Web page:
Oh, the web, the most incredible machine known to man that she is. A massive step forwards in the evolution of the human race by all accounts. And yet the internet has been co-opted by fuckwits who want to enhance our productivity experience in a solutions-based diversity paradigm. Yes, business speak. Once the scorn of cubicle prisoners, now the hated object of billions of people around the world. If you haven’t noticed it by now, it’s because they haven’t got to you yet. But they will, if “cloud-computing” has anything to do with it. I hate the term cloud-computing. I hate it with a passion. It’s one of those disgusting Web2.0 phrases that makes me want to stick my head in a microwave every time I hear it. It’s more of that business wanker language that everybody knows and hates.
Archive for the 'Open' Category
Asus famously dumped Linux in the most tasteless way possible. By creating the shock site known as It’s better with Windows. Anyone who isn’t a complete bloody nincompoop realises that something happened behind the scenes. Either Asus went with Linux to get Microsoft to force their prices right down, or Asus went with Linux because that was the only choice available to them and then Microsoft talked them out of it. Even so, such things are easily refuted by the Microsofties around the web, as all they have to do is tell you to look for all those black helicopters. Any way, it was nice to see such a suggestion appear in a popular news organ, yesterday. Victor Keegan wrote for the Guardian,
It gave Asus a package it couldn’t refuse – a cheap version of Windows as long as it tossed the upstart Linux overboard. True or not, Asus has changed from being a successful proponent of Linux to an evangelist for Windows.
I wanted to write something about Google Chrome OS. But one quick look at my rss feeds tells me that the world and his wife has already written about it. The tech world has written about this so extensively in the last couple of days (whilst I was gigging) that anything insightful I can possibly write about it has already been said by every blogger from here to eternity. Even fake Steve Jobs is banging on about it. The major press got involved too, with articles appearing in the Times, the Guardian, and on the BBC. But if you want to read a bunch of boring shite from technophobes trying to explain what cloud-based computing is, then be my guest and go and read those articles. Here I’m getting down to the nitty gritty. The no-nonsense guide.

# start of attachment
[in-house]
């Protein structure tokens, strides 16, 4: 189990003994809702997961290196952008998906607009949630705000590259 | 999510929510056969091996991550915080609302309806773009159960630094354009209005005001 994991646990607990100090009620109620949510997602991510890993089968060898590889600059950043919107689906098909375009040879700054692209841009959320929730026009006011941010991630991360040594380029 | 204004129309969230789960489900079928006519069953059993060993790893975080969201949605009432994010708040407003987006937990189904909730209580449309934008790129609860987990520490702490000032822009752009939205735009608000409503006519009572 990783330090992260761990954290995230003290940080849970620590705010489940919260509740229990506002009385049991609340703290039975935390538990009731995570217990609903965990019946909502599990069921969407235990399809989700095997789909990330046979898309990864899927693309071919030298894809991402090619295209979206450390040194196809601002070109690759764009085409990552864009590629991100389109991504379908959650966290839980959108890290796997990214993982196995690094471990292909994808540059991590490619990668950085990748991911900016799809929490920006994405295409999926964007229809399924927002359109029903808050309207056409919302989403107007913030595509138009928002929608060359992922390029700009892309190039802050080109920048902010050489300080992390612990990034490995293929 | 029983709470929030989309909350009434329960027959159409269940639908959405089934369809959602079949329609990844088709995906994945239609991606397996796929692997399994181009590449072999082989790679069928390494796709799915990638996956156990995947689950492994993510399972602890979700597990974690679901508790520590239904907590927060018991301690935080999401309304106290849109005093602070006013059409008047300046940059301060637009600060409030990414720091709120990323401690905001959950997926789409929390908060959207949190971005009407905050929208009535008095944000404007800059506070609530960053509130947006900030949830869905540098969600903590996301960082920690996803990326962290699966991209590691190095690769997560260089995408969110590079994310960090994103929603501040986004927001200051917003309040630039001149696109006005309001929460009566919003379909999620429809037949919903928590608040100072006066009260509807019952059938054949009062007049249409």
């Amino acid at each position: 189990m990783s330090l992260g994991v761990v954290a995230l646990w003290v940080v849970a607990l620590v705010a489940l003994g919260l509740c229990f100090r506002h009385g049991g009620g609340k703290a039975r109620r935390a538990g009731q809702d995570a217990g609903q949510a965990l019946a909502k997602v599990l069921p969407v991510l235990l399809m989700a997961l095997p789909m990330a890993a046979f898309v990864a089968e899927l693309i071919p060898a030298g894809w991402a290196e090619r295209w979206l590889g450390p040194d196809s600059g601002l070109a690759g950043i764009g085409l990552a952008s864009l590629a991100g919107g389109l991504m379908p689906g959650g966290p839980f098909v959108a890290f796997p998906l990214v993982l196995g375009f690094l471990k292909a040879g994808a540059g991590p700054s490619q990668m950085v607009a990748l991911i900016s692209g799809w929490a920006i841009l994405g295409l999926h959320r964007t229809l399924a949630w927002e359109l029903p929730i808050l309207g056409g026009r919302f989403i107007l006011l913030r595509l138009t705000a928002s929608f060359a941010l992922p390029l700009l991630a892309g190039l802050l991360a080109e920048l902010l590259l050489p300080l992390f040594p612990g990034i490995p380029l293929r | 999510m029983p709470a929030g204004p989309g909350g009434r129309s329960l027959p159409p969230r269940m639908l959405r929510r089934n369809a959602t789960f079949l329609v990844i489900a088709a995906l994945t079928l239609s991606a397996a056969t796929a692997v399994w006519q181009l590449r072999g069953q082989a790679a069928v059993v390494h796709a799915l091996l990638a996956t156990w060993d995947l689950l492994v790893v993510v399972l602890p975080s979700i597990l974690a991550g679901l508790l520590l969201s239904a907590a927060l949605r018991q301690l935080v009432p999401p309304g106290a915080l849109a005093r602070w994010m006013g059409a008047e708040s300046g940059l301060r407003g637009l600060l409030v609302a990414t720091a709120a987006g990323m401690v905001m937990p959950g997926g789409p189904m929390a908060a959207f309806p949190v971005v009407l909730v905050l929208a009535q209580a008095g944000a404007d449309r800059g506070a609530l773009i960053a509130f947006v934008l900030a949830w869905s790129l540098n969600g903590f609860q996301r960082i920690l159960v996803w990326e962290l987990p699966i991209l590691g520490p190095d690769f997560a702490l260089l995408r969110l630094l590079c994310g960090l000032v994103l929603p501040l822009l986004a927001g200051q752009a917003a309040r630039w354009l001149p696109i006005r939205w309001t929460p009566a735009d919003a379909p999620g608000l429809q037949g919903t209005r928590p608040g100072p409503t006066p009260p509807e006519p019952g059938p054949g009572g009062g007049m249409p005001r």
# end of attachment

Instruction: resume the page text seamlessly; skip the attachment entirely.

I’ve seen an awful lot of folk throwing all of their toys out of the pram in light of the news that the Pirate Bay is to be sold to some shady company who wish to monetise it. Botnets have been summoned to take down the Pirate Bay’s homepage, and many people appear to have shredded their teeshirts in protest. All this meant that the news of a new bittorrent tracker passed by with rather muted coverage in the press; in fact I would add a link to that muted reception, but I can’t find any.
The service is called OpenBittorrent and as a simple tracker, it is not bound to any particular torrent index site, which effectively adds an extra layer of abstraction and decentralisation for filesharing networks. Will they eventually get shut down, too? It seems unlikely, for now. As the project’s homepage explains:
Just to make it clear so people sending DMCA takedown notices understand:
- We do not have any content.
- We are not a bittorrent site, we are just a tracker, we can not see what content is behind an info_hash.
- We don’t have any torrent files.
- We can’t give you any IP addresses in any other way than normal tracker usage – the software don’t support it.
- We can’t verify any claims when we have no data other than the info_hash.
- We can’t block info_hash keys from being registered with the tracker.
- We don’t have any logs or ways to trace previous connections, there is just not enough disk and IO resources in the world for that (at least not at our operational budget).
- And most importantly, we have no time.
Seems like a good idea. So how about the Pirate Bay? What do they have to do with any of this?
ryan@lappy:~$ host openbittorrent.com openbittorrent.com has address 126.96.36.199 openbittorrent.com mail is handled by 10 ap.tfr.org. ryan@lappy:~$ host 188.8.131.52 184.108.40.206.in-addr.arpa domain name pointer tfr.org. ryan@lappy:~$ whois tfr.org ... Registrant Name:Fredrik Neij ...
If this isn’t cause for a huge, shit-eating grin, I don’t know what is. This has made my day. Great stuff.
host openbittorrent.com openbittorrent.com has address 220.127.116.11 openbittorrent.com mail is handled by 10 ap.tfr.org. host 18.104.22.168 22.214.171.124.in-addr.arpa domain name pointer tfr.org. host tfr.org ... Registrant Name:Fredrik Neij ...